DeForge has seen great change come to his part of Vermont. "The most amazing to me," he says, "is when I drive down Battery Street in Burlington. I used to see industry; now it looks like Park Avenue." The marina has seen big changes over the years, too. "We started off with over a hundred moorings and no docks," says DeForge. "Now we have 108 dock spaces and only about 30 moorings.

"I've seen boats go from wood to fiberglass," DeForge continues. "We have more power boats now than sailing craft. And most of our summer business used to be from Canadians. We have very few Canadians now. That business started to dry up eight or nine years ago, when their dollar went to hell."

Neil Wells has worked at the marina more than 40 years. "Neil's like a second father to me," says Jake DeForge Jr.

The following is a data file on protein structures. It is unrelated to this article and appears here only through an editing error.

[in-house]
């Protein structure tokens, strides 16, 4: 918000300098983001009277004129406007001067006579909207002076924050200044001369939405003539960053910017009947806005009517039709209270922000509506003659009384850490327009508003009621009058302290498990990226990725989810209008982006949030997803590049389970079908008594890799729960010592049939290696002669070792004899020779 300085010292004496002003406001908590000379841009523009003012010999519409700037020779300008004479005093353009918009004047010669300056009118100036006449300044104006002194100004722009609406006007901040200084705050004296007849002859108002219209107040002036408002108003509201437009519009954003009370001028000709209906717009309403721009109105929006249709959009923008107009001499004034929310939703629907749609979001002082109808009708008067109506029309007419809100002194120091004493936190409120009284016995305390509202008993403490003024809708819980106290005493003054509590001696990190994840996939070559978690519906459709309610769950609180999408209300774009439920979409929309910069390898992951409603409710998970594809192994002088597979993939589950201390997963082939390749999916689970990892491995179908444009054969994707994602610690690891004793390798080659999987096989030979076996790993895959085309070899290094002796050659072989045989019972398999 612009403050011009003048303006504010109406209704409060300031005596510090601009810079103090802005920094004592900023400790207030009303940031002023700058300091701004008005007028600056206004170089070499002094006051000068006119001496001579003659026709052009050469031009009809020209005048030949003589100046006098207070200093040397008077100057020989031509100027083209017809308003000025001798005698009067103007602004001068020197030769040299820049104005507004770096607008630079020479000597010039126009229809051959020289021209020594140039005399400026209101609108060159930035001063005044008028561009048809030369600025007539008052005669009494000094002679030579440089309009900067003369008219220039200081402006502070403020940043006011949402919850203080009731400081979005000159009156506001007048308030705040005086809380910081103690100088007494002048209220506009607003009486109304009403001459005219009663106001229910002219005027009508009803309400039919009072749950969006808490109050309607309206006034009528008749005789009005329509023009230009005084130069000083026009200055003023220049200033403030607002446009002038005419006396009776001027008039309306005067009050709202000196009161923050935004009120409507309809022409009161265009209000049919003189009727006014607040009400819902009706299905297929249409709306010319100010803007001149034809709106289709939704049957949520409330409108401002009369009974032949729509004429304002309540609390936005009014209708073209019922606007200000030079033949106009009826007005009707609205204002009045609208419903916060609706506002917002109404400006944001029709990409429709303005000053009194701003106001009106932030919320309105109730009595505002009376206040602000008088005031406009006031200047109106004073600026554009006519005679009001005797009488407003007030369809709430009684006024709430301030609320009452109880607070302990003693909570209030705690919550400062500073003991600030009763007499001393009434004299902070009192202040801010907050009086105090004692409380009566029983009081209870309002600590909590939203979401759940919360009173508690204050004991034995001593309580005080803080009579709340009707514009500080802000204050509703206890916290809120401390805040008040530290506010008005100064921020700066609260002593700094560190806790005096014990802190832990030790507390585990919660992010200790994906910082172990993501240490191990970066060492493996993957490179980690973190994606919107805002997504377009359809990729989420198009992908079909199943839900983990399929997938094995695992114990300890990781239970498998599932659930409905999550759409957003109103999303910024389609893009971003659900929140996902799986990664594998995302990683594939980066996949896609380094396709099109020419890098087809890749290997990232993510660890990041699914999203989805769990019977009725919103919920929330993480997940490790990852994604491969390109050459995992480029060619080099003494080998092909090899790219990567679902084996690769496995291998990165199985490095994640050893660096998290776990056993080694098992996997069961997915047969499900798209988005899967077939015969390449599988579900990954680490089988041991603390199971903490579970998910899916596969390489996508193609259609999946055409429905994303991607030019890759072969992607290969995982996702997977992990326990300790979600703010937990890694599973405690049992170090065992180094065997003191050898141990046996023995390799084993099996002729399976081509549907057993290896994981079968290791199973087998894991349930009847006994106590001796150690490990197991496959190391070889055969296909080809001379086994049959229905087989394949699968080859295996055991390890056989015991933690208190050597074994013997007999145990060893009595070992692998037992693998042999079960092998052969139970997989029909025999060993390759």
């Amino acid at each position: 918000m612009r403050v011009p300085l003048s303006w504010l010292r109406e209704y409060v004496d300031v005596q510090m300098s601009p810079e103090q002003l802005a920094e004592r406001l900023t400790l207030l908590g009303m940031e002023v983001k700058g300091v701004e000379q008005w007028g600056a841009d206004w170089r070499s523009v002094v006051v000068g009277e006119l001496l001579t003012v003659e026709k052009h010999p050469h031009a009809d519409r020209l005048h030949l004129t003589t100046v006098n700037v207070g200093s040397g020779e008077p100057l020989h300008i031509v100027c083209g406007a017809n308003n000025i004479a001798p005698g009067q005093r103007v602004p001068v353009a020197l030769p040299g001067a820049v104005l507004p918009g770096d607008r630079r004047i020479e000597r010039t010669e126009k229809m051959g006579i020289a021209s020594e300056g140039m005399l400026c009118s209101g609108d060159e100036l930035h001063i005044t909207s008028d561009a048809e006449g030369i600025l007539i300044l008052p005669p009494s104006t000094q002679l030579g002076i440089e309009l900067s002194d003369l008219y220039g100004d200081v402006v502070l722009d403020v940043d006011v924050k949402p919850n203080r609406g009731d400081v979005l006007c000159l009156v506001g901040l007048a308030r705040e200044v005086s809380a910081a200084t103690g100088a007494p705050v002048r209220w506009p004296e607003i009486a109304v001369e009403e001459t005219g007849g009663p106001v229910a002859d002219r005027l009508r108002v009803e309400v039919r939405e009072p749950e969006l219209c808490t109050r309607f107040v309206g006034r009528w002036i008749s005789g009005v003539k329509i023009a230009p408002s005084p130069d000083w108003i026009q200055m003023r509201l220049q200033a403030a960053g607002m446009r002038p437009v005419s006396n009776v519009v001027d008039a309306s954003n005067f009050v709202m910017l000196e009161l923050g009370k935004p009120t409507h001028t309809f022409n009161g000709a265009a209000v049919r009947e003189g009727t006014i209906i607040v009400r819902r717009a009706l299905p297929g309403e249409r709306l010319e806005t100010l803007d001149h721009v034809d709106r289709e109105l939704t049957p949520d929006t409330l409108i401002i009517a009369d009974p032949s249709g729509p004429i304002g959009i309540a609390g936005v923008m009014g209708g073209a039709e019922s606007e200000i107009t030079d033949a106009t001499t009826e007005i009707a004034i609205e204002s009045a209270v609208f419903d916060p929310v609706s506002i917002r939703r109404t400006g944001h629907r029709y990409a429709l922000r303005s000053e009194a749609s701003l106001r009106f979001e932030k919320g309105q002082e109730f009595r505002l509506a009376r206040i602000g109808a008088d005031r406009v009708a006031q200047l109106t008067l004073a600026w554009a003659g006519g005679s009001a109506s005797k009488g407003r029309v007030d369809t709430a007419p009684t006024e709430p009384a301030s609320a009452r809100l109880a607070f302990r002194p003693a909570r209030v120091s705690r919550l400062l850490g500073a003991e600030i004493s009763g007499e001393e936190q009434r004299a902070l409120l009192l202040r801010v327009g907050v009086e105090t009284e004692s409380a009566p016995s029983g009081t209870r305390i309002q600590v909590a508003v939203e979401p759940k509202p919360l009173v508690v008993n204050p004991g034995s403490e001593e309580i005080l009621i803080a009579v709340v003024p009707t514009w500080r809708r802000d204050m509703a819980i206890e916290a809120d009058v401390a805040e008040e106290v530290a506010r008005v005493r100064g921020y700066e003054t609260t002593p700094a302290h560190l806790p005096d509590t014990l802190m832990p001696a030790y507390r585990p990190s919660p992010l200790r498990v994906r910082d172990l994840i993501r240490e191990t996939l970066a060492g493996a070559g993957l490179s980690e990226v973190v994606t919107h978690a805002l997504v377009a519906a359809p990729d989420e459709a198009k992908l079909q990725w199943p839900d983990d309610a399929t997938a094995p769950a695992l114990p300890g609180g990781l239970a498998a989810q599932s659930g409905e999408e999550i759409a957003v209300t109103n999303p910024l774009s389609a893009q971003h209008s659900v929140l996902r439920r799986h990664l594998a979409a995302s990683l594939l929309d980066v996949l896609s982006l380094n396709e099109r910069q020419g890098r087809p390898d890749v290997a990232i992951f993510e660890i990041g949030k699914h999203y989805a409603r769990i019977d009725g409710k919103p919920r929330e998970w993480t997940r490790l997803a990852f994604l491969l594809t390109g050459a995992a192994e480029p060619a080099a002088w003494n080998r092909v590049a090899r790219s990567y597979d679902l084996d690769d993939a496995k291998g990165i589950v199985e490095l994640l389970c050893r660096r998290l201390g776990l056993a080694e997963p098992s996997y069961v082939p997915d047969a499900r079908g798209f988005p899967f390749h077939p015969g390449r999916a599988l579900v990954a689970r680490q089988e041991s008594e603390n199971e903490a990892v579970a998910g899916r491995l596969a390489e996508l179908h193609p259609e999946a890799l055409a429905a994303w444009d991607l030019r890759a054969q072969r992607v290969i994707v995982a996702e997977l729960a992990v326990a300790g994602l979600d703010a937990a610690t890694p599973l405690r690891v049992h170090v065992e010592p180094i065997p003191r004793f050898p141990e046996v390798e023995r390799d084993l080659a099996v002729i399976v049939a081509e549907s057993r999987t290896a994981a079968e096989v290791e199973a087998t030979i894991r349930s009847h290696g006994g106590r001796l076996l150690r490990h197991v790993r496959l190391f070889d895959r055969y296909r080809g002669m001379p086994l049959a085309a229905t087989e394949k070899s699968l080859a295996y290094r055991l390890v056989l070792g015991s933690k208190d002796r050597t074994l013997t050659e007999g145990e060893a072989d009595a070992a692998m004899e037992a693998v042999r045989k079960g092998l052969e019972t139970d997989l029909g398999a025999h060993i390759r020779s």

Malletts Bay Marina is the only full-service marina in the area. "The closest is Shelburne," says DeForge, although Bill Wakefield, who has kept his 1970 Sea Rover houseboat here for four years, thinks the service "is certainly unique for Vermont. This is the only working marina -- where the owners are also mechanics -- on this side of the lake. At other marinas, they just put your boat in and take it out," he says. "Here, if something comes up, their guys can fix it, which is incredible.

"There's a close relationship between the DeForges and their customers," says Wakefield. "We're all on first-name terms. It's like a small community."

Dan Mendl, a Malletts Bay resident who has known DeForge for 30 years, says, "From May 30th to Labor Day, Jake is the mayor of Malletts Bay."